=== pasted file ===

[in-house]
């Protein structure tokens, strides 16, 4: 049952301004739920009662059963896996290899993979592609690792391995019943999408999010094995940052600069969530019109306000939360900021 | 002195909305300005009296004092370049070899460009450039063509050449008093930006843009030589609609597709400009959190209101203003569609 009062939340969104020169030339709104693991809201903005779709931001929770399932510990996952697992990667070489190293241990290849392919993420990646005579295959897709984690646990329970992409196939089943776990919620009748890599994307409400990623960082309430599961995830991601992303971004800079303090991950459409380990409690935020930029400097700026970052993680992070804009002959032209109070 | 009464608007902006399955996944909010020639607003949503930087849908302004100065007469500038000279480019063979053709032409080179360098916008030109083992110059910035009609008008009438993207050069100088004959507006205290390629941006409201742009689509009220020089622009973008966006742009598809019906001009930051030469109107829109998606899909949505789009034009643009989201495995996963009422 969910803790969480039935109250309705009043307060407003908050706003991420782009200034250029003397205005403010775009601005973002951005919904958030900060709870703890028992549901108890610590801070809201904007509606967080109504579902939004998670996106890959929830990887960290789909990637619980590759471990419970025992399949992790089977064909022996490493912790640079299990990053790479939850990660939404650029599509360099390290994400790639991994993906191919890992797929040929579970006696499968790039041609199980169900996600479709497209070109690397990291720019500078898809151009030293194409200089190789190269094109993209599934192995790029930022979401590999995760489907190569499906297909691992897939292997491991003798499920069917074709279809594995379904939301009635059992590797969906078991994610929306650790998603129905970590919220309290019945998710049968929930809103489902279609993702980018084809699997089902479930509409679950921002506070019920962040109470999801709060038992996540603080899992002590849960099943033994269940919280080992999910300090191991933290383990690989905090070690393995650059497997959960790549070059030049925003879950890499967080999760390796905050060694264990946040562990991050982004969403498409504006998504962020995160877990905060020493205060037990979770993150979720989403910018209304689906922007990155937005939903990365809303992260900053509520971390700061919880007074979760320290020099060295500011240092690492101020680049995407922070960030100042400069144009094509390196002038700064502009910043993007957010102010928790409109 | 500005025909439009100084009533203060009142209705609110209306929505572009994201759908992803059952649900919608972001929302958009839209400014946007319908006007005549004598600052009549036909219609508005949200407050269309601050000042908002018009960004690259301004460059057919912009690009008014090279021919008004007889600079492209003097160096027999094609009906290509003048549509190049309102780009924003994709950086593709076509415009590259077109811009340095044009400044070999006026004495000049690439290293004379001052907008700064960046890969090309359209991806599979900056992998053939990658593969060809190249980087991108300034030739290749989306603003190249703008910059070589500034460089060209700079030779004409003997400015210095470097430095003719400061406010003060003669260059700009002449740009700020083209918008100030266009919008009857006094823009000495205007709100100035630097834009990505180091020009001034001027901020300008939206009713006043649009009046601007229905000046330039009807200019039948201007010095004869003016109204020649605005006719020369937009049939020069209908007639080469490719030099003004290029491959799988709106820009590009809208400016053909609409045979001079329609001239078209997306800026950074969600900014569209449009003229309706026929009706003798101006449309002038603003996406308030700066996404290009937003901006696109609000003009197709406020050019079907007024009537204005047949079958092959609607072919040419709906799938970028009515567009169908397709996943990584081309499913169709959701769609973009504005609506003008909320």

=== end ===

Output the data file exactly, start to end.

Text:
[in-house]
């Protein structure tokens, strides 16, 4: 049952301004739920009662059963896996290899993979592609690792391995019943999408999010094995940052600069969530019109306000939360900021 | 002195909305300005009296004092370049070899460009450039063509050449008093930006843009030589609609597709400009959190209101203003569609 009062939340969104020169030339709104693991809201903005779709931001929770399932510990996952697992990667070489190293241990290849392919993420990646005579295959897709984690646990329970992409196939089943776990919620009748890599994307409400990623960082309430599961995830991601992303971004800079303090991950459409380990409690935020930029400097700026970052993680992070804009002959032209109070 | 009464608007902006399955996944909010020639607003949503930087849908302004100065007469500038000279480019063979053709032409080179360098916008030109083992110059910035009609008008009438993207050069100088004959507006205290390629941006409201742009689509009220020089622009973008966006742009598809019906001009930051030469109107829109998606899909949505789009034009643009989201495995996963009422 969910803790969480039935109250309705009043307060407003908050706003991420782009200034250029003397205005403010775009601005973002951005919904958030900060709870703890028992549901108890610590801070809201904007509606967080109504579902939004998670996106890959929830990887960290789909990637619980590759471990419970025992399949992790089977064909022996490493912790640079299990990053790479939850990660939404650029599509360099390290994400790639991994993906191919890992797929040929579970006696499968790039041609199980169900996600479709497209070109690397990291720019500078898809151009030293194409200089190789190269094109993209599934192995790029930022979401590999995760489907190569499906297909691992897939292997491991003798499920069917074709279809594995379904939301009635059992590797969906078991994610929306650790998603129905970590919220309290019945998710049968929930809103489902279609993702980018084809699997089902479930509409679950921002506070019920962040109470999801709060038992996540603080899992002590849960099943033994269940919280080992999910300090191991933290383990690989905090070690393995650059497997959960790549070059030049925003879950890499967080999760390796905050060694264990946040562990991050982004969403498409504006998504962020995160877990905060020493205060037990979770993150979720989403910018209304689906922007990155937005939903990365809303992260900053509520971390700061919880007074979760320290020099060295500011240092690492101020680049995407922070960030100042400069144009094509390196002038700064502009910043993007957010102010928790409109 | 500005025909439009100084009533203060009142209705609110209306929505572009994201759908992803059952649900919608972001929302958009839209400014946007319908006007005549004598600052009549036909219609508005949200407050269309601050000042908002018009960004690259301004460059057919912009690009008014090279021919008004007889600079492209003097160096027999094609009906290509003048549509190049309102780009924003994709950086593709076509415009590259077109811009340095044009400044070999006026004495000049690439290293004379001052907008700064960046890969090309359209991806599979900056992998053939990658593969060809190249980087991108300034030739290749989306603003190249703008910059070589500034460089060209700079030779004409003997400015210095470097430095003719400061406010003060003669260059700009002449740009700020083209918008100030266009919008009857006094823009000495205007709100100035630097834009990505180091020009001034001027901020300008939206009713006043649009009046601007229905000046330039009807200019039948201007010095004869003016109204020649605005006719020369937009049939020069209908007639080469490719030099003004290029491959799988709106820009590009809208400016053909609409045979001079329609001239078209997306800026950074969600900014569209449009003229309706026929009706003798101006449309002038603003996406308030700066996404290009937003901006696109609000003009197709406020050019079907007024009537204005047949079958092959609607072919040419709906799938970028009515567009169908397709996943990584081309499913169709959701769609973009504005609506003008909320």